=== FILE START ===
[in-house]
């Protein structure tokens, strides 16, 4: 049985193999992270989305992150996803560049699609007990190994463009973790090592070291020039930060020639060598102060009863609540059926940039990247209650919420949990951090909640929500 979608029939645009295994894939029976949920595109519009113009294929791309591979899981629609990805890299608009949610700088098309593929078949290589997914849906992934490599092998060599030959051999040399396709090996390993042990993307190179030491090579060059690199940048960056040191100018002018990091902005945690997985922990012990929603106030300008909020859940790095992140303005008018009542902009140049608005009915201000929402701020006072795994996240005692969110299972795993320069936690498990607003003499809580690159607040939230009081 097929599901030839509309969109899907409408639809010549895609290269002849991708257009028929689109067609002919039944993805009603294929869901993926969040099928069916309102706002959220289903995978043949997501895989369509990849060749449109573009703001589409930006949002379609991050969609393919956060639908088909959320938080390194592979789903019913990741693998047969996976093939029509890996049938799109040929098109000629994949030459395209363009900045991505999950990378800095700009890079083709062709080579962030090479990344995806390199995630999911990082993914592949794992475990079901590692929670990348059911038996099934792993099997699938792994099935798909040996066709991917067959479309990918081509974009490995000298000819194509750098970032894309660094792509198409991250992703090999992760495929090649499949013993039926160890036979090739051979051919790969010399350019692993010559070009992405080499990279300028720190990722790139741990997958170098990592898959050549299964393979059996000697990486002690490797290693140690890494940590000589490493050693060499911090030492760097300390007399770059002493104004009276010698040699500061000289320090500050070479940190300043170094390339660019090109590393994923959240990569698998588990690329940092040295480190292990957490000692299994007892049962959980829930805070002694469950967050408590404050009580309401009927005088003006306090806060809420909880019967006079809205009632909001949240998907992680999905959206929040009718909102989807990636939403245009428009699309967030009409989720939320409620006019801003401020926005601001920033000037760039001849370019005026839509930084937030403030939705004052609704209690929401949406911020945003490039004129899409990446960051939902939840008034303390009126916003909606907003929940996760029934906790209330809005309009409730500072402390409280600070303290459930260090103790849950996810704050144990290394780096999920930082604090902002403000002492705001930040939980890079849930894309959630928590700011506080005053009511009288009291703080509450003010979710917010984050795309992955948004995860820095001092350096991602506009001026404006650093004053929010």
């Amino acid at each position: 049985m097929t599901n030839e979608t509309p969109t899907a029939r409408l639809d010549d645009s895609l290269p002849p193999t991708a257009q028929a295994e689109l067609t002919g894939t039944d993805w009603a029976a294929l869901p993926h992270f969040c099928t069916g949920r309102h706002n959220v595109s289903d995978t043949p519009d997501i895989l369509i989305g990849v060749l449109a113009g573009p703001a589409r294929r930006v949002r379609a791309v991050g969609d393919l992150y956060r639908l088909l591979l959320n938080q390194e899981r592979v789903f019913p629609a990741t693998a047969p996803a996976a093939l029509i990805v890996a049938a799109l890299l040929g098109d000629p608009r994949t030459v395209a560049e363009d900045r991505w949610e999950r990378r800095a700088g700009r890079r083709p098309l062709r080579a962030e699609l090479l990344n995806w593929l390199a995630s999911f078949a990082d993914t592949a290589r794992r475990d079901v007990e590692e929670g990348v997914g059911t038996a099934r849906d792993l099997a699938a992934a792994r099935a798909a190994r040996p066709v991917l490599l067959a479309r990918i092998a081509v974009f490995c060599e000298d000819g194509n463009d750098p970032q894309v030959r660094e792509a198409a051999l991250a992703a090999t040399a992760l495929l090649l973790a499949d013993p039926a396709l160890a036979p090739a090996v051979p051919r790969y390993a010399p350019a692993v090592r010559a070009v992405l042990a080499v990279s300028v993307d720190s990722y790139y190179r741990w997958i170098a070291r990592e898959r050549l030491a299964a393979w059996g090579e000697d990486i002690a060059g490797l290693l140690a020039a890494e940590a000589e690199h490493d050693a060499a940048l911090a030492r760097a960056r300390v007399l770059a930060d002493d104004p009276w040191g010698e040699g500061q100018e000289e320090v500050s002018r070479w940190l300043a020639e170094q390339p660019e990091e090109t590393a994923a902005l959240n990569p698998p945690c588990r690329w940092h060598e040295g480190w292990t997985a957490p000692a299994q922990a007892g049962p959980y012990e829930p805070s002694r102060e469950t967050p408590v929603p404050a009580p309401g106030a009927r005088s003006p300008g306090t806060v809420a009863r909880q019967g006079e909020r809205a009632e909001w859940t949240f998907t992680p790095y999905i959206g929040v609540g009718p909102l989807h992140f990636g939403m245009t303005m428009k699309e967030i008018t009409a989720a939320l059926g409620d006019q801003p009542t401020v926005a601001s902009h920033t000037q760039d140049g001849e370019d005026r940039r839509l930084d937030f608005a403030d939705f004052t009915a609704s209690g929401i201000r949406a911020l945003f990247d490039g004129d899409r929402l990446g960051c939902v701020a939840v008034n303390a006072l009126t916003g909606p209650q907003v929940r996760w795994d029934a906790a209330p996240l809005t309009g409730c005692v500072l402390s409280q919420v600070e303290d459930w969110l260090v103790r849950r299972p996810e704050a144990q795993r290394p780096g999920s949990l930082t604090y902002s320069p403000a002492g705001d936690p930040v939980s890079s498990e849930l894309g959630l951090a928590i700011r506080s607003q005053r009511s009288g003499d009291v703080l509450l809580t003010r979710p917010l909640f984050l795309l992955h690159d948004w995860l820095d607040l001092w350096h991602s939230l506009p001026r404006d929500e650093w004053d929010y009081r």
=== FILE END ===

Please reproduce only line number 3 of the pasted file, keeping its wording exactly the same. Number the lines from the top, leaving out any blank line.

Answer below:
């Amino acid at each position: 049985m097929t599901n030839e979608t509309p969109t899907a029939r409408l639809d010549d645009s895609l290269p002849p193999t991708a257009q028929a295994e689109l067609t002919g894939t039944d993805w009603a029976a294929l869901p993926h992270f969040c099928t069916g949920r309102h706002n959220v595109s289903d995978t043949p519009d997501i895989l369509i989305g990849v060749l449109a113009g573009p703001a589409r294929r930006v949002r379609a791309v991050g969609d393919l992150y956060r639908l088909l591979l959320n938080q390194e899981r592979v789903f019913p629609a990741t693998a047969p996803a996976a093939l029509i990805v890996a049938a799109l890299l040929g098109d000629p608009r994949t030459v395209a560049e363009d900045r991505w949610e999950r990378r800095a700088g700009r890079r083709p098309l062709r080579a962030e699609l090479l990344n995806w593929l390199a995630s999911f078949a990082d993914t592949a290589r794992r475990d079901v007990e590692e929670g990348v997914g059911t038996a099934r849906d792993l099997a699938a992934a792994r099935a798909a190994r040996p066709v991917l490599l067959a479309r990918i092998a081509v974009f490995c060599e000298d000819g194509n463009d750098p970032q894309v030959r660094e792509a198409a051999l991250a992703a090999t040399a992760l495929l090649l973790a499949d013993p039926a396709l160890a036979p090739a090996v051979p051919r790969y390993a010399p350019a692993v090592r010559a070009v992405l042990a080499v990279s300028v993307d720190s990722y790139y190179r741990w997958i170098a070291r990592e898959r050549l030491a299964a393979w059996g090579e000697d990486i002690a060059g490797l290693l140690a020039a890494e940590a000589e690199h490493d050693a060499a940048l911090a030492r760097a960056r300390v007399l770059a930060d002493d104004p009276w040191g010698e040699g500061q100018e000289e320090v500050s002018r070479w940190l300043a020639e170094q390339p660019e990091e090109t590393a994923a902005l959240n990569p698998p945690c588990r690329w940092h060598e040295g480190w292990t997985a957490p000692a299994q922990a007892g049962p959980y012990e829930p805070s002694r102060e469950t967050p408590v929603p404050a009580p309401g106030a009927r005088s003006p300008g306090t806060v809420a009863r909880q019967g006079e909020r809205a009632e909001w859940t949240f998907t992680p790095y999905i959206g929040v609540g009718p909102l989807h992140f990636g939403m245009t303005m428009k699309e967030i008018t009409a989720a939320l059926g409620d006019q801003p009542t401020v926005a601001s902009h920033t000037q760039d140049g001849e370019d005026r940039r839509l930084d937030f608005a403030d939705f004052t009915a609704s209690g929401i201000r949406a911020l945003f990247d490039g004129d899409r929402l990446g960051c939902v701020a939840v008034n303390a006072l009126t916003g909606p209650q907003v929940r996760w795994d029934a906790a209330p996240l809005t309009g409730c005692v500072l402390s409280q919420v600070e303290d459930w969110l260090v103790r849950r299972p996810e704050a144990q795993r290394p780096g999920s949990l930082t604090y902002s320069p403000a002492g705001d936690p930040v939980s890079s498990e849930l894309g959630l951090a928590i700011r506080s607003q005053r009511s009288g003499d009291v703080l509450l809580t003010r979710p917010l909640f984050l795309l992955h690159d948004w995860l820095d607040l001092w350096h991602s939230l506009p001026r404006d929500e650093w004053d929010y009081r």